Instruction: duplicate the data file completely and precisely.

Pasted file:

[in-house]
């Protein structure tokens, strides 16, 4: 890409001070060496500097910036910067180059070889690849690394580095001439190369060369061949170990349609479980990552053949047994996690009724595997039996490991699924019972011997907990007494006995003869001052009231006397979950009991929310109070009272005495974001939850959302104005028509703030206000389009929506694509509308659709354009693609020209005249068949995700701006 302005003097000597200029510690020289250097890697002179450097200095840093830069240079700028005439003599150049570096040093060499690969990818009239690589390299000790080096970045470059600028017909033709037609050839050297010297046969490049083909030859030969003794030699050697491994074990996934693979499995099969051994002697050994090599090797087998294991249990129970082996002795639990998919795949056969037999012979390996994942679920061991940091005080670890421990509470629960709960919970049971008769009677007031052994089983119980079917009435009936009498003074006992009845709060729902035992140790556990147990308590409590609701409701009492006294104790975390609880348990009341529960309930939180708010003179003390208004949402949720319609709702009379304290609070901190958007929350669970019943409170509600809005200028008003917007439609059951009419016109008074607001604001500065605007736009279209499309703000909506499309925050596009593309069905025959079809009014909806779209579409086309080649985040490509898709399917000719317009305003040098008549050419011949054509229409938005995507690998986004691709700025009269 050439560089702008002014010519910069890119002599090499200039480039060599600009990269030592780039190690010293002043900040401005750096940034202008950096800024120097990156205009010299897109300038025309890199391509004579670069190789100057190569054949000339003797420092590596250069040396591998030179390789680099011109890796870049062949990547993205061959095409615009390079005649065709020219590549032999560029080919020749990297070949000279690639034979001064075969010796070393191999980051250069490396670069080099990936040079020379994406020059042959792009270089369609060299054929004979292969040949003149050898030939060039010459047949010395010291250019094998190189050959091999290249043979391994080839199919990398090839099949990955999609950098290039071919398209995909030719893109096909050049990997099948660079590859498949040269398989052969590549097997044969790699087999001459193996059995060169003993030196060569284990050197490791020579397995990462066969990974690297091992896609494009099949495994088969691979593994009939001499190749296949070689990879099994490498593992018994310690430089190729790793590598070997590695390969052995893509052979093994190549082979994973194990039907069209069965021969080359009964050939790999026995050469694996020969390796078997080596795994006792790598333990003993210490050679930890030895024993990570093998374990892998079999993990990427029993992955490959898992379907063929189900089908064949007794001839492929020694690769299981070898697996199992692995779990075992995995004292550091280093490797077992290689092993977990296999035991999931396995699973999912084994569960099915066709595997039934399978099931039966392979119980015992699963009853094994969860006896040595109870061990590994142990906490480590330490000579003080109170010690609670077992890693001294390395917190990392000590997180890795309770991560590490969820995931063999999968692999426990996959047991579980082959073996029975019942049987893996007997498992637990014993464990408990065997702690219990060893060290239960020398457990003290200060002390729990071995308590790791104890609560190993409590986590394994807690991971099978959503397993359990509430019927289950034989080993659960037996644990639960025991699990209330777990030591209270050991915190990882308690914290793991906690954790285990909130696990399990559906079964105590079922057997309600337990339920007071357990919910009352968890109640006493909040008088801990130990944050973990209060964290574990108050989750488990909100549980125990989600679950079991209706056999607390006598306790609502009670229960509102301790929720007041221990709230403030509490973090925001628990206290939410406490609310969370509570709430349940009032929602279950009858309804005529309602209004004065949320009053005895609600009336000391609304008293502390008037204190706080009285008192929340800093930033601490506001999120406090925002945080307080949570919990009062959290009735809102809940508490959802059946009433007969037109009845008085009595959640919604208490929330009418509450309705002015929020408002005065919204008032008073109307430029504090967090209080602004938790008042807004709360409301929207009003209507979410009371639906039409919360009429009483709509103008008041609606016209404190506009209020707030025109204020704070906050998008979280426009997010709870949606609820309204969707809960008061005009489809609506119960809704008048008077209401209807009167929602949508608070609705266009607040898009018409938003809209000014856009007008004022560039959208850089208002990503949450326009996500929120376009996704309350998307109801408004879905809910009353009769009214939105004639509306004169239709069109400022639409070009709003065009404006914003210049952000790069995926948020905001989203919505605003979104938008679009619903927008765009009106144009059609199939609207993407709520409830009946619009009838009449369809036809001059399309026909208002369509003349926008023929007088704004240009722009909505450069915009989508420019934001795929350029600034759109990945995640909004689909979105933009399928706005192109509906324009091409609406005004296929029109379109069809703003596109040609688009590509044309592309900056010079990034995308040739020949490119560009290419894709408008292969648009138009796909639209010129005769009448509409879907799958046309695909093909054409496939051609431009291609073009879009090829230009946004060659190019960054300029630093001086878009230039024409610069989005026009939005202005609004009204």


[in-house]
């Protein structure tokens, strides 16, 4: 890409001070060496500097910036910067180059070889690849690394580095001439190369060369061949170990349609479980990552053949047994996690009724595997039996490991699924019972011997907990007494006995003869001052009231006397979950009991929310109070009272005495974001939850959302104005028509703030206000389009929506694509509308659709354009693609020209005249068949995700701006 302005003097000597200029510690020289250097890697002179450097200095840093830069240079700028005439003599150049570096040093060499690969990818009239690589390299000790080096970045470059600028017909033709037609050839050297010297046969490049083909030859030969003794030699050697491994074990996934693979499995099969051994002697050994090599090797087998294991249990129970082996002795639990998919795949056969037999012979390996994942679920061991940091005080670890421990509470629960709960919970049971008769009677007031052994089983119980079917009435009936009498003074006992009845709060729902035992140790556990147990308590409590609701409701009492006294104790975390609880348990009341529960309930939180708010003179003390208004949402949720319609709702009379304290609070901190958007929350669970019943409170509600809005200028008003917007439609059951009419016109008074607001604001500065605007736009279209499309703000909506499309925050596009593309069905025959079809009014909806779209579409086309080649985040490509898709399917000719317009305003040098008549050419011949054509229409938005995507690998986004691709700025009269 050439560089702008002014010519910069890119002599090499200039480039060599600009990269030592780039190690010293002043900040401005750096940034202008950096800024120097990156205009010299897109300038025309890199391509004579670069190789100057190569054949000339003797420092590596250069040396591998030179390789680099011109890796870049062949990547993205061959095409615009390079005649065709020219590549032999560029080919020749990297070949000279690639034979001064075969010796070393191999980051250069490396670069080099990936040079020379994406020059042959792009270089369609060299054929004979292969040949003149050898030939060039010459047949010395010291250019094998190189050959091999290249043979391994080839199919990398090839099949990955999609950098290039071919398209995909030719893109096909050049990997099948660079590859498949040269398989052969590549097997044969790699087999001459193996059995060169003993030196060569284990050197490791020579397995990462066969990974690297091992896609494009099949495994088969691979593994009939001499190749296949070689990879099994490498593992018994310690430089190729790793590598070997590695390969052995893509052979093994190549082979994973194990039907069209069965021969080359009964050939790999026995050469694996020969390796078997080596795994006792790598333990003993210490050679930890030895024993990570093998374990892998079999993990990427029993992955490959898992379907063929189900089908064949007794001839492929020694690769299981070898697996199992692995779990075992995995004292550091280093490797077992290689092993977990296999035991999931396995699973999912084994569960099915066709595997039934399978099931039966392979119980015992699963009853094994969860006896040595109870061990590994142990906490480590330490000579003080109170010690609670077992890693001294390395917190990392000590997180890795309770991560590490969820995931063999999968692999426990996959047991579980082959073996029975019942049987893996007997498992637990014993464990408990065997702690219990060893060290239960020398457990003290200060002390729990071995308590790791104890609560190993409590986590394994807690991971099978959503397993359990509430019927289950034989080993659960037996644990639960025991699990209330777990030591209270050991915190990882308690914290793991906690954790285990909130696990399990559906079964105590079922057997309600337990339920007071357990919910009352968890109640006493909040008088801990130990944050973990209060964290574990108050989750488990909100549980125990989600679950079991209706056999607390006598306790609502009670229960509102301790929720007041221990709230403030509490973090925001628990206290939410406490609310969370509570709430349940009032929602279950009858309804005529309602209004004065949320009053005895609600009336000391609304008293502390008037204190706080009285008192929340800093930033601490506001999120406090925002945080307080949570919990009062959290009735809102809940508490959802059946009433007969037109009845008085009595959640919604208490929330009418509450309705002015929020408002005065919204008032008073109307430029504090967090209080602004938790008042807004709360409301929207009003209507979410009371639906039409919360009429009483709509103008008041609606016209404190506009209020707030025109204020704070906050998008979280426009997010709870949606609820309204969707809960008061005009489809609506119960809704008048008077209401209807009167929602949508608070609705266009607040898009018409938003809209000014856009007008004022560039959208850089208002990503949450326009996500929120376009996704309350998307109801408004879905809910009353009769009214939105004639509306004169239709069109400022639409070009709003065009404006914003210049952000790069995926948020905001989203919505605003979104938008679009619903927008765009009106144009059609199939609207993407709520409830009946619009009838009449369809036809001059399309026909208002369509003349926008023929007088704004240009722009909505450069915009989508420019934001795929350029600034759109990945995640909004689909979105933009399928706005192109509906324009091409609406005004296929029109379109069809703003596109040609688009590509044309592309900056010079990034995308040739020949490119560009290419894709408008292969648009138009796909639209010129005769009448509409879907799958046309695909093909054409496939051609431009291609073009879009090829230009946004060659190019960054300029630093001086878009230039024409610069989005026009939005202005609004009204």